Ghosh thus recognizes the political stakes involved in drawing connecting lines, like airline routes, across the “shadow lines” of national boundaries and historical periods. His globe-shrinking project enables not only integration but also juxtaposition. The controlling metaphor of the airport lounge makes this point brilliantly: as replicated space (they all look alike) and individual place (each one is distinctive); as both attached to and detached from its national home; as a place where departures rub shoulders with arrivals, where everyone is always on the move. Full of complex cross-cultural encounters, The Shadow Lines makes a unique contribution to the debates over “difference” and “otherness” that have galvanized the contemporary post-colonial world.
Ghosh’s astonishing third novel, The Calcutta Chromosome, plunges into the colorful medical history of European research into malaria a century ago. It begins with the unlikely discoveries of Ronald Ross, an imperial army doctor in India who, despite ignorance of microbiology and erroneous ideas about how malaria is transmitted, nonetheless managed to win a Nobel Prize for helping understand the disease. In an ingeniously plotted narrative, Ghosh unravels some mind-boggling alternative possibilities for where Ross’s knowledge really came from and what it might—very radically—entail. Full of outrageous fantasy and “decentering” impulses that speculatively reroute European knowledges through Indian ones, the book imaginatively ventures into what Brian McHale, in Postmodernist Fiction, calls “secret” or “apocryphal” history. It does so through a genre—the mystery—that makes unlikely mental journeys, startling discoveries, and the revelation of secrets into its narrative life-blood.
Ghosh’s protagonist, the Egyptian researcher Antar, works in a near-future New York on a highly advanced computer. The machine, Ava, outlandishly blends the visionary empowerment of recent Internet hype—it really can do anything, speak any dialect, find any document—with the oppressive scrutiny of Orwell’s Big Brother—it won’t let Antar stop work early, and its invasive hologram technology respects no bounds of privacy. Antar and Ava investigate the disappearance of the long-lost Murugan, a self-styled authority on Ronald Ross, who went to Calcutta in 1995 on the trail of some suspicious anomalies he’d found in Ross’s work; he was last seen the day after his arrival. The narrative follows Murugan through two days of unsettling encounters and strange coincidences that augment and clarify his incipient theories; he also discovers an inextricable link between himself and one of Ross’s research subjects.
The discovery process shared by Murugan, the reader, and Antar follows a narrative rollercoaster that at times resembles a fun-house, a “laff in the dark” ride with a carefully timed sequence of grotesque surprises popping out at every turn. In stylized prose emphasizing dialogue and description, Ghosh employs conventional devices of the mystery, the high-tech thriller, the “hard-boiled” detective novel, the science fiction adventure, and the Victorian ghost story—all with such boldness and panache that it can be hard to tell if he is parodying the genres or “doing” them in earnest.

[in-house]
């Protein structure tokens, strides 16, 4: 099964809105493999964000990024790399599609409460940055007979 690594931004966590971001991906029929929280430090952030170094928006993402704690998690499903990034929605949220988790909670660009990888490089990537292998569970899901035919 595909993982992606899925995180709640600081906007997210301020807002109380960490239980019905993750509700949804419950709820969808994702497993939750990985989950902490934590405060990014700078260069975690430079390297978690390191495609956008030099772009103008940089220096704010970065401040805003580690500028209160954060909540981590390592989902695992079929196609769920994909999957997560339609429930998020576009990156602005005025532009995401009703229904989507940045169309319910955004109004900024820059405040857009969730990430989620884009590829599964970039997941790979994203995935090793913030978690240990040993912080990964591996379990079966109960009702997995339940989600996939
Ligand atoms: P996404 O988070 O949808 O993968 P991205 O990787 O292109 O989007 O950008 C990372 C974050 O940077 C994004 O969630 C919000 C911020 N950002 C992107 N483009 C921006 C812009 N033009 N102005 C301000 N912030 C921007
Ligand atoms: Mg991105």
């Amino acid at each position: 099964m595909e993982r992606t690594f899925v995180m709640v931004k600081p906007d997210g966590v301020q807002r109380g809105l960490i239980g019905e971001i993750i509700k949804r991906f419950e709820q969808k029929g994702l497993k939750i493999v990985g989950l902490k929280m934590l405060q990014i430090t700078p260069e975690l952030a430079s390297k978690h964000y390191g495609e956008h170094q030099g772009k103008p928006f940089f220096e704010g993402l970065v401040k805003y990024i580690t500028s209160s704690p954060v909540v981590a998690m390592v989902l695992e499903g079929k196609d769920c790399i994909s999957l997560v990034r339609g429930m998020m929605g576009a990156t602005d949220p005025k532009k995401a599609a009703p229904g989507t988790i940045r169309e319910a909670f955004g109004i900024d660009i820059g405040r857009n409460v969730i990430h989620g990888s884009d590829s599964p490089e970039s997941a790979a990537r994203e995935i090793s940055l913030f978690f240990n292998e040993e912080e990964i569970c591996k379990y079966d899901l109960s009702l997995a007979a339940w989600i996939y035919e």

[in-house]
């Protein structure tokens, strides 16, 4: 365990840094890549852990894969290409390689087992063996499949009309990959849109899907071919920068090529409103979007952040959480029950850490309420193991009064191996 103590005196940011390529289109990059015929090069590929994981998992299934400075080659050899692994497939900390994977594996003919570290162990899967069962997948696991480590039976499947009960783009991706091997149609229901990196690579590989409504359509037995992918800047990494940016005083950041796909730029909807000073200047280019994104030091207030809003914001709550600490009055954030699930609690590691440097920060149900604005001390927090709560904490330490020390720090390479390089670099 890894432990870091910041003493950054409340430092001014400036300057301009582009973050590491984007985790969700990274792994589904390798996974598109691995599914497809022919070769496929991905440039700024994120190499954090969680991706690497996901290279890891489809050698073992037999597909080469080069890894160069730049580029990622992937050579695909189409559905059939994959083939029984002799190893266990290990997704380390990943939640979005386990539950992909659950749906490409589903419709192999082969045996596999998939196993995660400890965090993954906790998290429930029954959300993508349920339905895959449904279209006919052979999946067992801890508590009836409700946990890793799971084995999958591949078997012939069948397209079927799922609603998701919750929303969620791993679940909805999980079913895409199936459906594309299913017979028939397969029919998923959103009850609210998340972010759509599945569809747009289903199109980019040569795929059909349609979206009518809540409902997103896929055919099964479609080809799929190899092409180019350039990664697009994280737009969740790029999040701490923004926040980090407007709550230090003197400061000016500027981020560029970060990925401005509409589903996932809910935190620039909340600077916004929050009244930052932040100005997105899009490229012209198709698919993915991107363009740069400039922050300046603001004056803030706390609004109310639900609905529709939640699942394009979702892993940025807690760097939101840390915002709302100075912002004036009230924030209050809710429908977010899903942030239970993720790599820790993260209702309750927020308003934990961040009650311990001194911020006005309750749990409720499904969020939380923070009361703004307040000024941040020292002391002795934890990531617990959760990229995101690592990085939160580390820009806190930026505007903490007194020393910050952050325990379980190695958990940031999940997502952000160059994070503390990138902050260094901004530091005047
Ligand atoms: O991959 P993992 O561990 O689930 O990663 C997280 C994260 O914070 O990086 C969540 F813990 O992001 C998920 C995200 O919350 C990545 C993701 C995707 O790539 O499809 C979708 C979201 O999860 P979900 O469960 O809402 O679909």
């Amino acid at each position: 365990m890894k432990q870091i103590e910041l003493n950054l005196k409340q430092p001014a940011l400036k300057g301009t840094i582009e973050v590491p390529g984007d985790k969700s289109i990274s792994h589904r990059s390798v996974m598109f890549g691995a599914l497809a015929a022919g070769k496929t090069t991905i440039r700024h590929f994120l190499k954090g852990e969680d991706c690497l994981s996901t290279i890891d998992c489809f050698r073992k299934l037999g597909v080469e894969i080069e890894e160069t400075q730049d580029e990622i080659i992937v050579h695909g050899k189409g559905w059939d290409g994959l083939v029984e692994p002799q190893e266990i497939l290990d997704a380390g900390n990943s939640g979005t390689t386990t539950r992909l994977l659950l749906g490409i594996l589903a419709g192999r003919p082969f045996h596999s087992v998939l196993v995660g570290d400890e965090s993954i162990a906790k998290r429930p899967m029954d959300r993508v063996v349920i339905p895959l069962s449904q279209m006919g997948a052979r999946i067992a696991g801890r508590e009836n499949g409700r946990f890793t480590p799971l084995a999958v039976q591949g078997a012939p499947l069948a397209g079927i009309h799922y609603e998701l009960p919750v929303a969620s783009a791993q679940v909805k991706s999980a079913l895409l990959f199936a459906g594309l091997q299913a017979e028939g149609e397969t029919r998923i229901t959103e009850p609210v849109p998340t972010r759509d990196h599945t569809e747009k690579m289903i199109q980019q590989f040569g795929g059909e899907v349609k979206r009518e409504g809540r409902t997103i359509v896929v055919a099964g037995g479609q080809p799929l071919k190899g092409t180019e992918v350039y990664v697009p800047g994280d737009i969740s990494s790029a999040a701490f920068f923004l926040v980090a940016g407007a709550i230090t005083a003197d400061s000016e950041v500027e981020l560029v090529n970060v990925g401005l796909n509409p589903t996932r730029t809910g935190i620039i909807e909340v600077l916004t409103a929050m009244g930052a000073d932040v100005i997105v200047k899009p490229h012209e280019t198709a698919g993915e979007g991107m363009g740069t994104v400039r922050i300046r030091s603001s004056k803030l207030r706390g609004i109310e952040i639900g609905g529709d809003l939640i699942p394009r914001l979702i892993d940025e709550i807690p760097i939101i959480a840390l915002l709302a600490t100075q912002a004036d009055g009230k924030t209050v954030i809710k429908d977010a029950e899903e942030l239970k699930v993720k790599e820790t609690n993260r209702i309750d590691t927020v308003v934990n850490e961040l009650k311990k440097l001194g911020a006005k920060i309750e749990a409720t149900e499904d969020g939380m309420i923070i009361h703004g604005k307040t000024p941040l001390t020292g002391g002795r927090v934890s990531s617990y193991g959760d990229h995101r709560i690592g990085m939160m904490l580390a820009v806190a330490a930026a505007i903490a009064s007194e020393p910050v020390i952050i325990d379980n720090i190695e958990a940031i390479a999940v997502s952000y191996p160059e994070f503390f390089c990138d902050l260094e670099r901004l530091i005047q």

But after the novel’s controlling plot lays down the last bit of secret knowledge, it turns out to be very much about control, and about knowledge. And although Ghosh typically does not wear his politics on his sleeve, the implication of this novel’s secret history is that control of medical knowledge is wrenched away from Europeans in the past and bestowed on Indians in the past, present, and future. Unhoused from the apparatus and methods of European science, malaria is repossessed by the locals—rightful owners, perhaps, since it is they and their ancestors who have most often been possessed by its malign fevers. Understanding of the disease is reclaimed and redefined on distinctly Indian terms; in Ghosh’s version it has significance not just for science and bodily health, but also for spiritual health and worship, fate and predestination, reincarnation, time cycles and other notions more dear (by and large) to Indians than Westerners.
Ghosh is remarkable in his use of narrative structure to exemplify thematic interests. The Circle of Reason ‘s itinerant and wayward picaresque echoes the intellectual caprices of its characters, while The Shadow Lines makes impossible coexistences and disrupted metaphysical boundaries into real struggles both for its narrator and its readers. Similarly, The Calcutta Chromosome insists on a reading process that enacts its central ideas. It uses the controlled surprises and circuitous discoveries of the mystery-thriller to convey a story whose initial germ—malaria science—is all about circuitous routes to surprising discoveries. In Ghosh’s exacting hands that story becomes a feverish literary journey into a possible world where to find that one is following someone else’s agenda—indeed is totally trapped by it—can be paradoxically to achieve new mastery over the future agendas of oneself and others.

—John Clement Ball